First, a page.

• Cell Motility as a Biomarker of Age and Senescence (Jude Phillip)
  • Eliminating Parameters for Decreased Variance in Small Hydrogels using Digital Maskless Photolithographic Patterning (Rebecca Schulman)
  • Murine Kidney-On-a-Chip Model for Polycystic Kidney Disease (Sean Sun)
  • Rare Earth Elements as an Alternative to Calcium in Hydrogel (Luo Gu)
  • Toward Exosome Theragnostic: Liposome−Microbead Conjugation Formation and Analysis (Claire Hur)
  • Custom Implant Design and Fabrication for Cranio-Facial Trauma and Defects (Warren Grayson)
  • Investigating the Mechanisms of Reduced Cell Migration in Senescent Dermal Fibroblasts (Konstantinos Konstantopoulos)
  • Mechanical Properties of Hydrogels Utilized for the Biofabrication of Engineered Tissues (Yun Chen)
  • Optimization of An Integrated Cartridge System (Jeff Wang)
  • Three-Dimensional Mapping of Rhesus Macaque Brainstem Tissue using CODA (Denis Wirtz)

Eligible participants fall under the following criteria:

  • U.S. citizens and permanent residents (This is required by the NSF and there are no exceptions).
  • Undergraduate students who have completed at least their freshman year and will not be graduating before the start of the program. Students not currently pursuing a bachelor’s degree are not eligible.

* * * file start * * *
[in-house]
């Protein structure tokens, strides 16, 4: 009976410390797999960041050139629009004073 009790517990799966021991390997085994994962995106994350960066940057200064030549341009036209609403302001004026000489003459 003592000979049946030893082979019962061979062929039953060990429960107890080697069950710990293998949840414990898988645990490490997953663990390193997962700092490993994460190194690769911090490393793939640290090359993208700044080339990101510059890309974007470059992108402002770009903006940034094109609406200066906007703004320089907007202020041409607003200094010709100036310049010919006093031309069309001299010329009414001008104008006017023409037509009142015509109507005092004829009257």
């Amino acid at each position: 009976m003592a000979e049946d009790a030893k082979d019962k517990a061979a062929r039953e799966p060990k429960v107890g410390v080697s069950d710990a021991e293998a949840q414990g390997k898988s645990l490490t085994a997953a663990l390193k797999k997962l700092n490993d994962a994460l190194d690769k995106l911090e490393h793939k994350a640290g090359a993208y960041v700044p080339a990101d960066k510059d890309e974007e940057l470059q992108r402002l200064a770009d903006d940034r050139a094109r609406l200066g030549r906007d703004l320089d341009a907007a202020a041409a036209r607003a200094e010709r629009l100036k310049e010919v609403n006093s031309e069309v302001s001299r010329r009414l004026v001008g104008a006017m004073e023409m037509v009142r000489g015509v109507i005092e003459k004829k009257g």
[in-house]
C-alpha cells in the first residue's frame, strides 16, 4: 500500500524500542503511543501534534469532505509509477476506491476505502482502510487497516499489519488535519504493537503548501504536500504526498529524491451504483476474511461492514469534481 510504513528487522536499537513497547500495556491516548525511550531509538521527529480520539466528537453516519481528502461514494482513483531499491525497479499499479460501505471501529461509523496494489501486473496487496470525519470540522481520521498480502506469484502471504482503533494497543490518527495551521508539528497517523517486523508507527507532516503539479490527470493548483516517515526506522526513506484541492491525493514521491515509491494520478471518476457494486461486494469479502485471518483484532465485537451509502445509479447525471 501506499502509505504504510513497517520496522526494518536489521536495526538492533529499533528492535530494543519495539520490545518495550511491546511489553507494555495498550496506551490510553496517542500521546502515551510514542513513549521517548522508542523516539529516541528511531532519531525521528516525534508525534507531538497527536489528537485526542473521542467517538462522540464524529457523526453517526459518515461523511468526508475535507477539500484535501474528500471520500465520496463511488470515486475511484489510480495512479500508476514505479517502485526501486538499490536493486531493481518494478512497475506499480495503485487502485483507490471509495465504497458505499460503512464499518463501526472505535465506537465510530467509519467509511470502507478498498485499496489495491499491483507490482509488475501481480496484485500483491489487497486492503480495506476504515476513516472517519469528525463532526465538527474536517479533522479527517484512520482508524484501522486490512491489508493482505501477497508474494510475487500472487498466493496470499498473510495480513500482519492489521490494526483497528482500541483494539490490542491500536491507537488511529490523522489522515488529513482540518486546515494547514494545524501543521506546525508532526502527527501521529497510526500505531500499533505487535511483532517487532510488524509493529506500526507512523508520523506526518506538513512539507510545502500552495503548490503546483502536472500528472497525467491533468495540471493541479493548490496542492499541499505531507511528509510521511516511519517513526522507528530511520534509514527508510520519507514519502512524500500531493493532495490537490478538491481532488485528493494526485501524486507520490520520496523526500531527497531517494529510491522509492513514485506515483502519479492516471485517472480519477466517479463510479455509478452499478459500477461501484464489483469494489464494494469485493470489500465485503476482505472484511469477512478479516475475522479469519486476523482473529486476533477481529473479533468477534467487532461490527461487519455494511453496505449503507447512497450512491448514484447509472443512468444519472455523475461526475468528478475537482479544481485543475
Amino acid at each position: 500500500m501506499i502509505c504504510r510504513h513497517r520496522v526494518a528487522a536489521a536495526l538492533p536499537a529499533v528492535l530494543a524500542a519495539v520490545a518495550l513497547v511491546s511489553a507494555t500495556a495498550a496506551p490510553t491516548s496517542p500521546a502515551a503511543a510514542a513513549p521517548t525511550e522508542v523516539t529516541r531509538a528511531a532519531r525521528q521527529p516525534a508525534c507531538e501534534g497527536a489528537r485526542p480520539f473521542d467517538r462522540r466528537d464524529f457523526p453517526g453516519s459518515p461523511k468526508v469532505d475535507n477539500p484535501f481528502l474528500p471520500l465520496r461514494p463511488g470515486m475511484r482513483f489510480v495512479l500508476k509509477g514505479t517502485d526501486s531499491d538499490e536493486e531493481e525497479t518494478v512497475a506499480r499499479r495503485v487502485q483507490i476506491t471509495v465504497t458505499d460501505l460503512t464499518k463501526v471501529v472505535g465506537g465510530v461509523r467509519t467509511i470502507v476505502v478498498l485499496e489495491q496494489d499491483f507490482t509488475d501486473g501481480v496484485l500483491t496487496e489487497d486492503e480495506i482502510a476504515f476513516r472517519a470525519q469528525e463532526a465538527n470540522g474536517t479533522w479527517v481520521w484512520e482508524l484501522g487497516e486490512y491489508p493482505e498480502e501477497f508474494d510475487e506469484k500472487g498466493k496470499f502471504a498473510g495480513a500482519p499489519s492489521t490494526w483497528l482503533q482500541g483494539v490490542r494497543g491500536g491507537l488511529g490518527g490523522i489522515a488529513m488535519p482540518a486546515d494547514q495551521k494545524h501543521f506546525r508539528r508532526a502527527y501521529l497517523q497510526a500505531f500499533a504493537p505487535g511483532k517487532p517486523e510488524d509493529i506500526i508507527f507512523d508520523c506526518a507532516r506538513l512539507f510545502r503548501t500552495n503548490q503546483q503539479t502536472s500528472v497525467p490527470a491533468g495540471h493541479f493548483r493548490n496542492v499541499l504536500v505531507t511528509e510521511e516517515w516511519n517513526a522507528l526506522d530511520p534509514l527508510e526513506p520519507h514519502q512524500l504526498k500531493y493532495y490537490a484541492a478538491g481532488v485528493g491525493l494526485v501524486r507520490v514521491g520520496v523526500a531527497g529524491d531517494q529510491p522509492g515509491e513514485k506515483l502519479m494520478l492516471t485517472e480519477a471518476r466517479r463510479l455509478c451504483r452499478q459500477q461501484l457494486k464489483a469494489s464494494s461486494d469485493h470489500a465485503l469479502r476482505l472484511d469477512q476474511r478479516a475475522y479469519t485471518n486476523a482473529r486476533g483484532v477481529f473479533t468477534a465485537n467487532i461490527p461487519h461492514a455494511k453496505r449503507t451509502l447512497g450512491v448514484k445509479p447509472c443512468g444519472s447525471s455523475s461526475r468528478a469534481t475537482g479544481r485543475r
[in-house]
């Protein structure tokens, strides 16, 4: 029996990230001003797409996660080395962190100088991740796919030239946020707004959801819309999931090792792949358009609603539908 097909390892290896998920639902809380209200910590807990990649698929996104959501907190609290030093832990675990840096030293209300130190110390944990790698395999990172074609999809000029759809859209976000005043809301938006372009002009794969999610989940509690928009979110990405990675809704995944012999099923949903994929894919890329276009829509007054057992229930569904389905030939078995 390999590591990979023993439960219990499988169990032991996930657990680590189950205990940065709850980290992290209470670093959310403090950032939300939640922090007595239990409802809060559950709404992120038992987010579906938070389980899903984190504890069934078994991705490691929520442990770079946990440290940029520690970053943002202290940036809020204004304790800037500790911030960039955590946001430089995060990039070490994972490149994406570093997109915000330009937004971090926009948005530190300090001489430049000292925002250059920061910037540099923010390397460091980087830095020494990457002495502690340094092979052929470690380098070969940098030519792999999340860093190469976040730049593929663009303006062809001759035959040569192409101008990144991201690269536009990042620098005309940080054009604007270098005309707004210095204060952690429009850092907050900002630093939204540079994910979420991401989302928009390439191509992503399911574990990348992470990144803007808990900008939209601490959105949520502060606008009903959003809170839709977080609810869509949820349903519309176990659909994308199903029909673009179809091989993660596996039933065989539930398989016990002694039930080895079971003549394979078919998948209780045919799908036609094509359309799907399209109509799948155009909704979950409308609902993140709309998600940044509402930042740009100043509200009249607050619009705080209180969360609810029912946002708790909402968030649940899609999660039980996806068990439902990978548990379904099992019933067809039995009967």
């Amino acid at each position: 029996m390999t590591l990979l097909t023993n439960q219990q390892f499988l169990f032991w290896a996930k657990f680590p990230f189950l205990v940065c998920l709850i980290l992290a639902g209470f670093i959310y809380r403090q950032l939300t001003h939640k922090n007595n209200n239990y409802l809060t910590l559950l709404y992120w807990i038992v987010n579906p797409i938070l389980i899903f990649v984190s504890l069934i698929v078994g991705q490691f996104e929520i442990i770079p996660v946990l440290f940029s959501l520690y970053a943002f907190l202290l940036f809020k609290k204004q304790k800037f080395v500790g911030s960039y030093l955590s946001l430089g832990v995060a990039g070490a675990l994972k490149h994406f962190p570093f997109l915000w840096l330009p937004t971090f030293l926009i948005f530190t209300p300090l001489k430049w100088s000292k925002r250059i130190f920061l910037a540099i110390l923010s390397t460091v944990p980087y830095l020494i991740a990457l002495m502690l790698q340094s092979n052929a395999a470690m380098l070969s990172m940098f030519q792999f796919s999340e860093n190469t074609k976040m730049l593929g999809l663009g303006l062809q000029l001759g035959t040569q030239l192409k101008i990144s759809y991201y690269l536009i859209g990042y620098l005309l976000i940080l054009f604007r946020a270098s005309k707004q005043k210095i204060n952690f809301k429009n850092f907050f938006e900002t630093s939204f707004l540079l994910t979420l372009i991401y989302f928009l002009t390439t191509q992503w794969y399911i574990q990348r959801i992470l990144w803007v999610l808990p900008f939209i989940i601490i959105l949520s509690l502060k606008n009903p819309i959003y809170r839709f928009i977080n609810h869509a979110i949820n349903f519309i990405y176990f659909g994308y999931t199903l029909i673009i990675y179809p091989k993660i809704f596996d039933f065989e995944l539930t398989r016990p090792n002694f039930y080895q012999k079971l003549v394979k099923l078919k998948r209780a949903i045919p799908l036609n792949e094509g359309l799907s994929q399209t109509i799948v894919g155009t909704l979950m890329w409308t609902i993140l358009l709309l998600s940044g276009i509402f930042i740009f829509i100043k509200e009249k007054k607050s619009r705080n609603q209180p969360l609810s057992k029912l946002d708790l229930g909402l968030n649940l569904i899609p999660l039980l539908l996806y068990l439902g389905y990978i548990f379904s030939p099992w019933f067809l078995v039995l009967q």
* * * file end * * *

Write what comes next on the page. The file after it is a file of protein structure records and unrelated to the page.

• GPA of 3.5 or above.
  • Non-Johns Hopkins University students.
  • Students from underrepresented backgrounds in science and engineering fields are encouraged to apply.

Applications must be submitted on the National Science Foundation ETAP platform

Applications submitted through Handshake will not be considered.

Prospective applicants should be serious about receiving graduate-level research experience and prepared to actively participate in all assigned activities. We strongly recommend students prepare their application materials early, even before the cycle opens, as the deadline cannot be extended. The summer 2024 application cycle is closed. The summer 2025 cycle will open November 1, 2024.

Application materials must include your:

*See our FAQ webpage for more information on these documents.

We encourage potential applicants to explore the FAQ and student experiences webpages to answer your questions. You may also contact Sulaiman Jenkins, the Director of Academic Programs, with questions.

If you are a former student participant, we encourage you to fill out our alumni update form to let us know how we can keep in touch with you and how the program shaped your career.